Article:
On Thursday, I finally caught up with S. She left China on business immediately after my accident, and only recently got back. I gave her a bunch of roses, and bought her lunch at the Vineyard cafe (I’ll buy her a fancier dinner, and more roses, at a later date, don’t worry). We had lots to catch up on, and she’s offered to give me acupuncture treatment if needed; she also recommended a top-level TCM doctor to visit (although I can’t because he only has a few consulting hours, and they clash with my teaching schedule). As for the acupuncture, it’ll also have to wait for a while until she gets back, as she’s also off travelling again for a while – and besides, after I dragged her out of bed to attend an emergency, just before a big trip overseas, do I really want to give her the opportunity to jab needles into me??? I jest 🙂 She’s urging me to stay in China, and there have been a lot of developments since I last wrote about Singapore; however I need to wait a bit, and see how some things work out, before I write about that…

I’m glad the cast is off. In fact, it’s just in time: the temperature has dropped dramatically in Beijing over the last week. Autumn is here, and soon the freezing winds will be howling down from Siberia… At least now I can put my winter jackets on…

Asgarda redux


The number of visitors here has shot up over the last week; mostly they’ve come here from search engines, looking for material on Asgarda. I couldn’t understand where this interest suddenly came from, until Boing Boing (whose RSS feed I follow) ran a piece – from which I learn that a design magazine, Planet, had featured the photographs I first saw on English Russia, and then wrote about*.

For the benefit of those visitors, my understanding is that the Asgarda movement is a spin-off of a Ukrainian cultural movement that’s trying to re-discover/re-invent an old Cossack form of fighting dance, which they call “Бойовий Гопак” (“Гопак” being the purely dance version). This gives ample room for flame wars, since Cossacks occupied many parts of the old Tsarist empire, including Ukraine, Russia, and various Central Asian countries, many of which are now tying to exclusively claim them as part of their own national heritage. Furthermore, many Cossacks also lived in the Ottoman Empire, and served Istanbul, not St. Petersburg. Furthermore, as far as I can see, there was a large divide between the members of the Cossack hosts, and the ordinary Slavs living in Russia/the Ukraine/etc. In modern-day Russia, the hosts have received a lot of recognition and autonomy, and are genuine continuations of the historic Cossack culture. I have absolutely no idea what the situation is in Ukraine.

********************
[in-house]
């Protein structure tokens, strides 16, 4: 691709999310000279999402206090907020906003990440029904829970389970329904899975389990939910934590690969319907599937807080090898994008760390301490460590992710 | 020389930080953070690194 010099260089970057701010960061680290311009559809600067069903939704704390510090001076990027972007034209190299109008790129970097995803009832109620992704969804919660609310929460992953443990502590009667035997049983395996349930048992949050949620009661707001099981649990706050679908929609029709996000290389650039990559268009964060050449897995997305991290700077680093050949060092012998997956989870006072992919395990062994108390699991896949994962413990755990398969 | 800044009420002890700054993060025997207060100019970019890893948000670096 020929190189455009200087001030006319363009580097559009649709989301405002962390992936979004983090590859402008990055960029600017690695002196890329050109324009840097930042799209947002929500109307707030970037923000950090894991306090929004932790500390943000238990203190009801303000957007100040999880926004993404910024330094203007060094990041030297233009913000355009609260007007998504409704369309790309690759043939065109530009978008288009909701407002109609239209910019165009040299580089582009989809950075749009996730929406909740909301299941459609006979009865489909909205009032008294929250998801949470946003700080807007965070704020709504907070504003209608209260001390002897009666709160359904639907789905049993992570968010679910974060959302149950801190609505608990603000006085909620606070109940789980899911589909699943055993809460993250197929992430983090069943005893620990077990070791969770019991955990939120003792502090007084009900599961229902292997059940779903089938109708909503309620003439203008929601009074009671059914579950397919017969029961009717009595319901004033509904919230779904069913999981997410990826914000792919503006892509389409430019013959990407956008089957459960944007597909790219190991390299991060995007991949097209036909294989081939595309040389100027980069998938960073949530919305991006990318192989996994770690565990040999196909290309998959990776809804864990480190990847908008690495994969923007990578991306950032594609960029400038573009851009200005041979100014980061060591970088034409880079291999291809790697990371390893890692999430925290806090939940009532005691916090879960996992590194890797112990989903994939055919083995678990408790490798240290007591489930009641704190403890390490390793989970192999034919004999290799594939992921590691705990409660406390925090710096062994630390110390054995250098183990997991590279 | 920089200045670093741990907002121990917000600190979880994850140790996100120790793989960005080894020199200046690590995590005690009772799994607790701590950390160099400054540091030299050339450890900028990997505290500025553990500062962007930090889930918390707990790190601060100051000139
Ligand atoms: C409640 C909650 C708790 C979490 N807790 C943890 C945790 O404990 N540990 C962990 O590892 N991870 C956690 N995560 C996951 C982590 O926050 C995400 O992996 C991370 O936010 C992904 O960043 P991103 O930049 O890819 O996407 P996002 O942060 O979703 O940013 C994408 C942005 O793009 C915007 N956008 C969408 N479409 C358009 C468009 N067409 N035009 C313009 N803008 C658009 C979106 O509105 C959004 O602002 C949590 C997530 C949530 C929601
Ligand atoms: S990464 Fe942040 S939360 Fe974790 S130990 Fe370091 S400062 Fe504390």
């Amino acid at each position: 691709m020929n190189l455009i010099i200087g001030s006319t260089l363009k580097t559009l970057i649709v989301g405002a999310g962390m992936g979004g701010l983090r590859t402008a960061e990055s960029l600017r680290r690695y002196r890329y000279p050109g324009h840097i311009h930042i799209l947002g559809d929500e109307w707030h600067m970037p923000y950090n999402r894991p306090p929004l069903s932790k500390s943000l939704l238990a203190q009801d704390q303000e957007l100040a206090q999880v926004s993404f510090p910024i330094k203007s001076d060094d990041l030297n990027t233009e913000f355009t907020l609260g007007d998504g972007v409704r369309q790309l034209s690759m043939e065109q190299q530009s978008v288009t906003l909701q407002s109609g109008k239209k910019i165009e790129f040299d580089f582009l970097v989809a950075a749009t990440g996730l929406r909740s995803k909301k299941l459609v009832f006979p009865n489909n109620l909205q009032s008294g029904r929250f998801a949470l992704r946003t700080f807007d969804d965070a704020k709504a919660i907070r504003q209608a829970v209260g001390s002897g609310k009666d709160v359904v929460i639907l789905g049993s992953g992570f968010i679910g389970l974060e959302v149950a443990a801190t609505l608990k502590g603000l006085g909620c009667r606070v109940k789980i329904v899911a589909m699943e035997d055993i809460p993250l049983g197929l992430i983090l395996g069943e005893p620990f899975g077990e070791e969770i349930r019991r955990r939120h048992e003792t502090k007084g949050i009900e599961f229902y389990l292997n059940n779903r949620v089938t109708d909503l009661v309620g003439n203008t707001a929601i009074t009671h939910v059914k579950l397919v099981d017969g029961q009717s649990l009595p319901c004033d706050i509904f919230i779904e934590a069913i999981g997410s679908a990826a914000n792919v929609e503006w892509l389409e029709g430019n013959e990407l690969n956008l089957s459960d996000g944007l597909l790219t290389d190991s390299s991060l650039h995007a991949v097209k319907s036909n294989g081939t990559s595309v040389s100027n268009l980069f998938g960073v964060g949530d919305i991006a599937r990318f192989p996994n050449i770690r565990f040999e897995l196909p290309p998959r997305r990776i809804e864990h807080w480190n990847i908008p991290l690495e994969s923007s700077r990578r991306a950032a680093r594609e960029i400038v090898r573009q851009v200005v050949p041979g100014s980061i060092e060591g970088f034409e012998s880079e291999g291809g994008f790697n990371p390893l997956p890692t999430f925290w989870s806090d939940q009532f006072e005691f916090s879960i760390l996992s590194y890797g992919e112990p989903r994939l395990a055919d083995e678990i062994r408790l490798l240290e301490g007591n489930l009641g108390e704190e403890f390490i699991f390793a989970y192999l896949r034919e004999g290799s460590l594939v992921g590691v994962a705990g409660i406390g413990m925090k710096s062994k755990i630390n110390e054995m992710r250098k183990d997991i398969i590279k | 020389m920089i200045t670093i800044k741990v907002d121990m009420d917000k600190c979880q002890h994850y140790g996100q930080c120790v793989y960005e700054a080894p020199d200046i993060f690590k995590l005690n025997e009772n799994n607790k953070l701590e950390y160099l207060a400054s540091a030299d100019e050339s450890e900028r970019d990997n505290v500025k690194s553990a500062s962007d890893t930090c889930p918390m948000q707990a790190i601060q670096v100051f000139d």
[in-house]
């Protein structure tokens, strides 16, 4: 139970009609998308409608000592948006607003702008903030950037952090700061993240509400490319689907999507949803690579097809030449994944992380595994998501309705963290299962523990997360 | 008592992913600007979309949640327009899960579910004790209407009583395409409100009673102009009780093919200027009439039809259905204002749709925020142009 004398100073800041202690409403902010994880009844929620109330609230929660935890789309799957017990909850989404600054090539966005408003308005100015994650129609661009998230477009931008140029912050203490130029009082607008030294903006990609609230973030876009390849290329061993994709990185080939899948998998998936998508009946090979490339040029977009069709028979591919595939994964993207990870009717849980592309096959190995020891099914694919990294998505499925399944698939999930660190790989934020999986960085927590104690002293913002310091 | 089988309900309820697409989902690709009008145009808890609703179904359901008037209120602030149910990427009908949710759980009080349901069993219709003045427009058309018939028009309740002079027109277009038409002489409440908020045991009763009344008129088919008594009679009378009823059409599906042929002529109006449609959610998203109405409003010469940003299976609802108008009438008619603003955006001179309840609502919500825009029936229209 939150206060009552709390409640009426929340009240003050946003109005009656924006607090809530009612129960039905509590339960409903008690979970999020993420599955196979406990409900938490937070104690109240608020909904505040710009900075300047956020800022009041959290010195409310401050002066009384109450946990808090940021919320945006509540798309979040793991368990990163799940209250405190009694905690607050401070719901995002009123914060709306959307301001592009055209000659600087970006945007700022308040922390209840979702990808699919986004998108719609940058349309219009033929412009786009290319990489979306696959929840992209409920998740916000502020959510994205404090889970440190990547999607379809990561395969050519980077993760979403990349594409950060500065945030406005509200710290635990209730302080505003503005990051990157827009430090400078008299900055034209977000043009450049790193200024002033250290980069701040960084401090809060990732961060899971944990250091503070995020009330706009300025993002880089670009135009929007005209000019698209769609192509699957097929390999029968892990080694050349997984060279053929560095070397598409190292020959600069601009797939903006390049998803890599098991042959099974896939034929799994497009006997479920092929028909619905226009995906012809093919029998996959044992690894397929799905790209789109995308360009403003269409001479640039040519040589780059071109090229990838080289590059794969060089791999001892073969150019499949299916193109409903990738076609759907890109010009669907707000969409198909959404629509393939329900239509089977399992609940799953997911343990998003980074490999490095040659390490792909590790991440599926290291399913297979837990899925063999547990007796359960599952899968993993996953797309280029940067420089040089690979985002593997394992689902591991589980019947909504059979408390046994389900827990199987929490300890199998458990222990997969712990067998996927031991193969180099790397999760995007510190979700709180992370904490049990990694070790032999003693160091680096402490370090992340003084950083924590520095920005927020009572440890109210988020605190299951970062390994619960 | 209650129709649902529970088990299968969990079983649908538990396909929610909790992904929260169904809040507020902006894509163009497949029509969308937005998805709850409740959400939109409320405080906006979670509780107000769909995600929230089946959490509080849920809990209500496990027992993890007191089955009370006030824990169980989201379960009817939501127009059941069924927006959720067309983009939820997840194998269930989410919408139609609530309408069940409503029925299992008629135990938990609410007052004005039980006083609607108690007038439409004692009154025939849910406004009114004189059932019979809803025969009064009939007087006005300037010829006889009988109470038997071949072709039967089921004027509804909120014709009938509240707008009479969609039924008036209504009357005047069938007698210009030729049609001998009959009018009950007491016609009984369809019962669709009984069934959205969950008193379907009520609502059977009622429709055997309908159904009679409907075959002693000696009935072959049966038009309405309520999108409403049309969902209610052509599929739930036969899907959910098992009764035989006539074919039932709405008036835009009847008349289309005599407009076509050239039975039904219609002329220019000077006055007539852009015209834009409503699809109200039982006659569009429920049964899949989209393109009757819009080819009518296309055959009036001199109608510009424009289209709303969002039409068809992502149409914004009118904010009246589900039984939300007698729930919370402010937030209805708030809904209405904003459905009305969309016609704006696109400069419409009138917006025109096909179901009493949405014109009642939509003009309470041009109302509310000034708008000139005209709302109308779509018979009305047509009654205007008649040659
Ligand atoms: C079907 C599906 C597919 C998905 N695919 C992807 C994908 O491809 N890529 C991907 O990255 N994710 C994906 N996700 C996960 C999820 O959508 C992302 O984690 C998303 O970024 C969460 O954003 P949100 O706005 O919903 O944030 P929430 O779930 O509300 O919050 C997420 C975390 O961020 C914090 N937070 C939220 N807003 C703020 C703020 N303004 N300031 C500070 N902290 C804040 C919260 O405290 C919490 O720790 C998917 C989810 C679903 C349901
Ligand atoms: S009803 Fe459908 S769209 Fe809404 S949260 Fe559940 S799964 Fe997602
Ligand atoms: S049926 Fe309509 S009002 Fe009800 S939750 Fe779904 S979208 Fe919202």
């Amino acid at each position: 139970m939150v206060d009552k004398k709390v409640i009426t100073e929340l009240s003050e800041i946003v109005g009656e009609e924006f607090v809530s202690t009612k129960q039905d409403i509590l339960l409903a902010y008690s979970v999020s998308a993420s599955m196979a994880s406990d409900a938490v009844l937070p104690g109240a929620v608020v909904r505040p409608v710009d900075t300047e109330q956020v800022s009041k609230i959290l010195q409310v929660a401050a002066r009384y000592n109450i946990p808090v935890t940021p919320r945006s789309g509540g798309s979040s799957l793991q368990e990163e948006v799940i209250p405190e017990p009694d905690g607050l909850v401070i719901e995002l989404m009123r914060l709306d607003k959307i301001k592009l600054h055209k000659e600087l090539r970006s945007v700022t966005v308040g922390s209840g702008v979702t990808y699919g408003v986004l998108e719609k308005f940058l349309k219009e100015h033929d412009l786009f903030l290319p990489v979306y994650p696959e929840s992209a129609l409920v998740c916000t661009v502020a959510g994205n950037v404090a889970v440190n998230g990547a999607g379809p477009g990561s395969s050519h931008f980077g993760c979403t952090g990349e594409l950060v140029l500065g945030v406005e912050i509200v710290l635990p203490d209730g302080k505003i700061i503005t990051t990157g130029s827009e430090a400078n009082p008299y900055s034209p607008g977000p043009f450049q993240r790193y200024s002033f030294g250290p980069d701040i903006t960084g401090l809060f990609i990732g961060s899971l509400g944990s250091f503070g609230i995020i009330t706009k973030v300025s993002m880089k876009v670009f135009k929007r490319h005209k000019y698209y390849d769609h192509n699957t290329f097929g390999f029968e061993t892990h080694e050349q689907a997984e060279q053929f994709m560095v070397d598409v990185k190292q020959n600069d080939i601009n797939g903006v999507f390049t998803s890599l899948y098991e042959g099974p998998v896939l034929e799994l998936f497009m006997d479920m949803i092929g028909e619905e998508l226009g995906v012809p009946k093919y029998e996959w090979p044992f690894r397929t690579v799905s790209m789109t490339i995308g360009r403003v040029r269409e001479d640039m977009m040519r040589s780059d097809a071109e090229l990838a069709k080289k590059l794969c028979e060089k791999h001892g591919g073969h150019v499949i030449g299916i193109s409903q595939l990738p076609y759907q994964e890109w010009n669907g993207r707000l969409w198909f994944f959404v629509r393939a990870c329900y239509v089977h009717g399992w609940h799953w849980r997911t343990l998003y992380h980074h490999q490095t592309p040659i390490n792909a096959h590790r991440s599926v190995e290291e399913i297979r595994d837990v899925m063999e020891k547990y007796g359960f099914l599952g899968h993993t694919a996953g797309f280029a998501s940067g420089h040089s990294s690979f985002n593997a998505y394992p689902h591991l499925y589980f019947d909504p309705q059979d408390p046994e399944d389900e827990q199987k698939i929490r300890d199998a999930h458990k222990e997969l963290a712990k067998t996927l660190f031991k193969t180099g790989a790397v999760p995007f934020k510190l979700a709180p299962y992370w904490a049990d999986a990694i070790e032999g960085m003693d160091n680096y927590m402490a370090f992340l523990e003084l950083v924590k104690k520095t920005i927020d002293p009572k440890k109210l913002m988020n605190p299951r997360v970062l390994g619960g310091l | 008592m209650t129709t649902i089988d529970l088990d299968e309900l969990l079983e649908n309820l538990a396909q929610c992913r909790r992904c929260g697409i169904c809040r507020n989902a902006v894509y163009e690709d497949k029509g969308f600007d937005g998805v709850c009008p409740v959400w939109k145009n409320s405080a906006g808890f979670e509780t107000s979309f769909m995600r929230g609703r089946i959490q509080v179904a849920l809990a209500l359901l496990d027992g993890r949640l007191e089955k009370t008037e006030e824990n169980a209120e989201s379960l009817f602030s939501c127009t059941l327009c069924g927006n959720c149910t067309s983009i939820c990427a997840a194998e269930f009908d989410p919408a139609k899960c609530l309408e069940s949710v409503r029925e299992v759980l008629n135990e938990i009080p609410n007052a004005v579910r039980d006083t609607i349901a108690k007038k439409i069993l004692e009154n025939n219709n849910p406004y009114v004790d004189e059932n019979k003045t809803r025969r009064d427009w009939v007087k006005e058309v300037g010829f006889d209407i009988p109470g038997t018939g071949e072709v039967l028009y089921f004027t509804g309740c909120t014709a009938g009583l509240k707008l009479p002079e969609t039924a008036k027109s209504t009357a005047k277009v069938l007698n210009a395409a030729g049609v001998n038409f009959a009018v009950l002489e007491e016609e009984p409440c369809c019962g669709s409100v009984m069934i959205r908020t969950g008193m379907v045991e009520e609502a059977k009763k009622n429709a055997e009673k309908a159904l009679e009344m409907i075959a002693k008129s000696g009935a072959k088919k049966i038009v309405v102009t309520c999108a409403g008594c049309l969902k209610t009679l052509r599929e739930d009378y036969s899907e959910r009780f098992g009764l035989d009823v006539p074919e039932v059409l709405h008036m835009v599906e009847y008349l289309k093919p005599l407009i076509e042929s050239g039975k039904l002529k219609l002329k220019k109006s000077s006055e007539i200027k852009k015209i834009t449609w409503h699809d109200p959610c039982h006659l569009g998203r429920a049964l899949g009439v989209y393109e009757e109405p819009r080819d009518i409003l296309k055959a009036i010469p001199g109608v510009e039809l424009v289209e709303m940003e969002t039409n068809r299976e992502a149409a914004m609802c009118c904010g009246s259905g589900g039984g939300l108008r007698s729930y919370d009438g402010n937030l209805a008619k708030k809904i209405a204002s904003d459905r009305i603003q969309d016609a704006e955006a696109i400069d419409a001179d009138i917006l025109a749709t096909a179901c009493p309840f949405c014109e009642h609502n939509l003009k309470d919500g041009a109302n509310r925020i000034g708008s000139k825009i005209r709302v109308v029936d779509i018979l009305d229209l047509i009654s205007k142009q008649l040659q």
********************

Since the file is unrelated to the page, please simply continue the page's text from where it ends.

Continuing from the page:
I became aware of the Cossack “fight-dance” through an interest in the Russian martial art of Systema, the Ryabko branch of which traces its roots back to the Cossacks. I also have an interest since my Siberian ex-girlfriend is a Tatar Muslim, whose ancestors would have been on the other side, perhaps…

This is demonstrated by Russian Cossacks** in this clip:

The Asgarda movement, as I said, seem to be a part of a Ukrainian movement that’s trying to develop their own version of this:

As you can see, this has both men and women training. There was another clip that clearly showed Katerina Tarnouska, Asgarda’s founder, training alongside men, but it’s been taken down now. Anyhow, the whole “women seek complete autonomy from men” angle clearly seems like something tongue-in-cheek, said to wind up a visiting journalist. One anonymous commenter (comment #42) on the Boing Boing article says:

Oh man, this is all hilarious.

Let me tell you what it is all about. Asgarda was (I am not sure if it still is functioning) just a martial arts school based on the Ukrainian own style, Hopak. Only adapted for girls. These pictures were taken by some French photographer, who was traveling around Ukraine and are just for photo session sake.

I happen to know few girls, who were studying in that martial arts school, including the one on photo here. When I told them about all that hype around Asgarda, they laughed so hard, that I thought, that I will lose them 🙂

The bottom line is do not believe everything you read. You’ll be surprised how many foolish things they try to put into your head/

…which seems to have the ring of truth to it to me!

* NB I have no connection with any of these people at all; I just know what I’ve read online, just like you.

** These guys are members of the Spetsnaz, the Russian Special Forces. Spike TV ran a statistical analysis*** of Spetsnaz vs US Green Berets, and concluded that the Spetsnaz would win. Watch the clip here.

*** They also ran one on “Shaolin Monk vs Maori warrior“, which may interest regular readers, since the monk uses “emei ci” against the maori…